Generally speaking, Goldenweiser was much more interested in broad theoretical questions than many of his fellow Boasians, especially such “strict” ones as, for example, Lowie (Kan 2015). From this perspective, Goldenweiser was much closer to Radin and Sapir whose work he admired greatly. In fact, he considered Sapir to be the most brilliant anthropologist of his time (Goldenweiser 1941). He also shared Sapir’s and Radin’s interest in the role of the individual in “primitive” society and the use of autobiography in anthropological research. Goldenweiser was also one of the first Boasians to pay serious attention to psychology, including psychoanalysis, and his works frequently make references to the key role of psychological motivations in social life and cultural production. Thus, one of his early articles contains an interesting argument about the importance of religious “thrill” in religious experience (Goldenweiser 1915b). 
What also distinguished Goldenweiser from many of the other leading figures in American anthropology of the pre-World War II years was his interest in crossing interdisciplinary boundaries and engaging in a dialogue with sociologists, psychologists, historians and other social scientists. This breadth of his scholarly interests is best illustrated by a collection of essays he co-edited with William F. Ogburn, a prominent American sociologist. Entitled The Social Sciences and Their Interrelations (1927), it contains thirty-four chapters, each of them devoted to the interrelation between two specific social sciences and written by a leading scholar of the day. A commitment to this dialogue (combined with a perennial search for honoraria) explains Goldenweiser’s frequent contribution to various edited volumes dealing with such hot contemporary issues as sex, marriage, and others. While Lowie dismissed Goldenweiser’s interdisciplinary activities by calling him the number one among “the liaison officers of the social sciences,” they gained him recognition and respect among many leading figures in the social sciences (see Kan 2015).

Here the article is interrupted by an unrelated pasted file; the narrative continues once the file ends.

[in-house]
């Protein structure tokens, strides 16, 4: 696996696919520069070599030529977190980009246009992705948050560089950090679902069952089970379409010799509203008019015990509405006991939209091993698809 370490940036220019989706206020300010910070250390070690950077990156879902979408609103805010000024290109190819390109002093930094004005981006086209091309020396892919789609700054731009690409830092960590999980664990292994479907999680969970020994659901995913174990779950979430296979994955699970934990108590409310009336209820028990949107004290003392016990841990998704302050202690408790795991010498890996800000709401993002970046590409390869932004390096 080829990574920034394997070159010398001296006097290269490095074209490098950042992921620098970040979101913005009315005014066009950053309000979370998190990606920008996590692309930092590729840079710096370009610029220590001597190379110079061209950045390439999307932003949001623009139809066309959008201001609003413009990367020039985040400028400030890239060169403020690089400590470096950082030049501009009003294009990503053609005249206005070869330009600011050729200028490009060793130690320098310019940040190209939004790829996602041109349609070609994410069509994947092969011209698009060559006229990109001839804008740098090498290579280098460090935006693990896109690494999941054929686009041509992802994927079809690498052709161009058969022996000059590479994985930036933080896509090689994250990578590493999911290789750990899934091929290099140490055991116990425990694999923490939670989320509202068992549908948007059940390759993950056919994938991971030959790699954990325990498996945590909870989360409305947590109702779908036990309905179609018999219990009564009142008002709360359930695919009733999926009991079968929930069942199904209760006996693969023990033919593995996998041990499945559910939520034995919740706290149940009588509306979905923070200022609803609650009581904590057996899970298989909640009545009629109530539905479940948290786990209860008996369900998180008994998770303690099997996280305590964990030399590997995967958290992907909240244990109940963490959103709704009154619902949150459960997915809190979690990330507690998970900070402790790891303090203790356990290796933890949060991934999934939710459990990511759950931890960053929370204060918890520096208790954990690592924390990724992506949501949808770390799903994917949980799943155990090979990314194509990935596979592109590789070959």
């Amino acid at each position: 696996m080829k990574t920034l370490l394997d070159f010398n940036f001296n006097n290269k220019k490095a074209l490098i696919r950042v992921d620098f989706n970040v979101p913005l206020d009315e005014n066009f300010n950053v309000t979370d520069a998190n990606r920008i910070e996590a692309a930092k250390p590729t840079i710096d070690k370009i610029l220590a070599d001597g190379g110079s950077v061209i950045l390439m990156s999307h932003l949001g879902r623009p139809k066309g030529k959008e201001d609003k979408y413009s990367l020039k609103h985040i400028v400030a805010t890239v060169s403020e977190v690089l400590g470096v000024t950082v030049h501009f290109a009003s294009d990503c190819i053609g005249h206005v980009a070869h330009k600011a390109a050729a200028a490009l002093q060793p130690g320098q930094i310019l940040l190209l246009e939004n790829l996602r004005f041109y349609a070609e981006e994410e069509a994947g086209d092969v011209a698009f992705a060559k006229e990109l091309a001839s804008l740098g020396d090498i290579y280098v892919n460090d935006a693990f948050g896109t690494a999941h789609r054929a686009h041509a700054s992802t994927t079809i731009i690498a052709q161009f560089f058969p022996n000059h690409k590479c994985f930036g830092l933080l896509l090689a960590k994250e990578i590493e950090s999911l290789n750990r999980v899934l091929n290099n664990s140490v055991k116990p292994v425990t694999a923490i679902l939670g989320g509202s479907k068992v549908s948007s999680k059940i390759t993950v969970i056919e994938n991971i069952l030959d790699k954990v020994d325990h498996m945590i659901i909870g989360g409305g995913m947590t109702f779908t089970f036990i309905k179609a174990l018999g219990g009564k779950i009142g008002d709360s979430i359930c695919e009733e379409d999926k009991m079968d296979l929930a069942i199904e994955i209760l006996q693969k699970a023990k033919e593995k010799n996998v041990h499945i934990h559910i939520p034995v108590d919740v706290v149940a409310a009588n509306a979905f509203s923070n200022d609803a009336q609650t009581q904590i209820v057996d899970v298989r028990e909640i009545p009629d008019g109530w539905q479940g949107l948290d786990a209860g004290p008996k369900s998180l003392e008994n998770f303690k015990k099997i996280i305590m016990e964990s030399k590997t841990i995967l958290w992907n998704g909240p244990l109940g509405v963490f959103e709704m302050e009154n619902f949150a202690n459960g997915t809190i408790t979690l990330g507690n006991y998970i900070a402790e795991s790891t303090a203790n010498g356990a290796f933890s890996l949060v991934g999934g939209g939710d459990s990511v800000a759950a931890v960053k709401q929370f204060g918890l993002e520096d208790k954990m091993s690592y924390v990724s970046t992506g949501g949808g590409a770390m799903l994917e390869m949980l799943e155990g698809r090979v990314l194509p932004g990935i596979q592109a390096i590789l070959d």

Goldenweiser was also the first student of Boas to publish a comprehensive textbook in anthropology. Entitled Early Civilization : An Introduction to Anthropology (1922b), it was based on his lectures at the New School. Fifteen years later he published another textbook, Anthropology : An Introduction to Primitive Culture (1937). In addition, he produced a popular book called Robots and Gods : An Essay on Craft and Mind (1931) as well as a collection of essays, History, Psychology and Culture (1933).
As far as his academic career was concerned, Goldenweiser did not accomplish as much as his fellow-Boasians, but most of the blame for this must rest with his own difficult personality and erratic behavior. For this reason, plus the fact that quite a few of his articles appeared in non-anthropological journals, he receives little attention in many of the histories of anthropology. However, a careful reading of the entire corpus of his work reveals a brilliant mind of a highly erudite scholar.